Old growth billboards are being callously destroyed in Westbank to make way for a new hospital.
The huge and stately billboards, situated in a beautiful location overlooking Okanagan Lake, are home to colourful pictures, ancient fonts, and some rare advertising sales-person species.
The removal of such long-standing billboards, to make way for something as frivolous as a hospital (according to protesters), has raised hackles in both the environmental and advertising communities.
“Look at the size of this hackle,” said one protester. “It’s standing straight up.”
“While some of the advertising material such as slogans and seasonal sale announcements can be recycled (again), most of the advertising will simply be destroyed,” said a spokesman for one group. “This is a tragedy since everyone has come to love the visual splendor of ‘Just across the Bridge!’ and ‘Next to Wendy’s!’. They call this progress,” said the protester.
Efforts to forcibly trap and move the rare species of advertising sales staff have met with mixed results. Some of them have become so stressed they have been seen working for radio stations. Others simply wind up down and out, working for newspapers.
“It’s sad that these experienced advertising experts, many of whom can tell you from memory the cost per thousand views of any billboard, are being displaced,” said a spokesperson for one group or another. “Just think of how this will affect the wine and spirits ecosystem, and the breweries for that matter. The downstream effects of this situation are not yet fully understood and should be studied before they’re lost forever.”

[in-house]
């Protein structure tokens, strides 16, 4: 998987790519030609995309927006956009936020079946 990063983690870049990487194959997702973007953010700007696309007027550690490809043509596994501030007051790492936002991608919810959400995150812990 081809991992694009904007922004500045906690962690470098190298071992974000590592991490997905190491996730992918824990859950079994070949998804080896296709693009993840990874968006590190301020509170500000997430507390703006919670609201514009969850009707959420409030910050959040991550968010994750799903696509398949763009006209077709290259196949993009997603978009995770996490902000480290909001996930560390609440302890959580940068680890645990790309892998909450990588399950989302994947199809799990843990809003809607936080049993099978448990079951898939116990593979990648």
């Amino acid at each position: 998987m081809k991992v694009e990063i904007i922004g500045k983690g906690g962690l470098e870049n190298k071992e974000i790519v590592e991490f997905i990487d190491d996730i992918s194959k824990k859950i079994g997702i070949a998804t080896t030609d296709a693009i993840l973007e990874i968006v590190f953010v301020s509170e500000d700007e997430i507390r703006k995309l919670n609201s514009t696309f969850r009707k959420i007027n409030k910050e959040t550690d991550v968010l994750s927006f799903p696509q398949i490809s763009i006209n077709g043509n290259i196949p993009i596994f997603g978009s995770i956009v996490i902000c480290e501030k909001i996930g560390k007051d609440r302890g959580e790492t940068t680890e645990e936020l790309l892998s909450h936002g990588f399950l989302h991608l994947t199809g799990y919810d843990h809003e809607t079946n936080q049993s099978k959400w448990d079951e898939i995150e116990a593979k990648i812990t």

Yet another spokesperson refused to answer my questions, preferring instead to work on the spokes of her bicycle. “I’m really just a spokes person,” she said.
The police are also wading into the controversy.
“Drivers are being distracted by this development,” said Sergeant Major ‘Corporal’ Kernel. “Suddenly you have this bright, clear view of the lake, which is blinding drivers who are used to the sheltering nature of the billboards,” popped Kernel. “It is definitely a hazard.”
“We are also having to deal with all the advertising salespeople as they wander around offices downtown, abusing alcohol and shouting at citizens. Something about the “Power of Outdoor” and other nonsense. We’ll be humanely tazing them soon, of course, for their own safety.”
Only seven thousand of these rare billboards remain in this roadside habitat, leading environmentalists and advertising executives to form a rare partnership in order to fight the destruction.
“These old-growth billboards have been here since before trees,” said a protestor wearing a tie-dyed three piece suit, knitted cap, and body odour. “They should be left alone to quietly live their lives, distracting drivers as to the location of the next McDonalds, or promoting the Holiday Inn’s $99 per night special for residents seeking a dirty weekend getaway.”
A Westbank First Nations spokesman said an exhaustive environmental review process was undertaken prior to removal of the billboards. “All the plywood was gently removed by the excavator, and most of the eye-catching advertising material was gently recycled under the wheels of the dump trucks,” said the spokesman.
“We are also hoping to hire many of the displaced advertising professionals once we open the hospital. Because of their experience in advertising, we feel it will be an easy transition to handling bedpans.”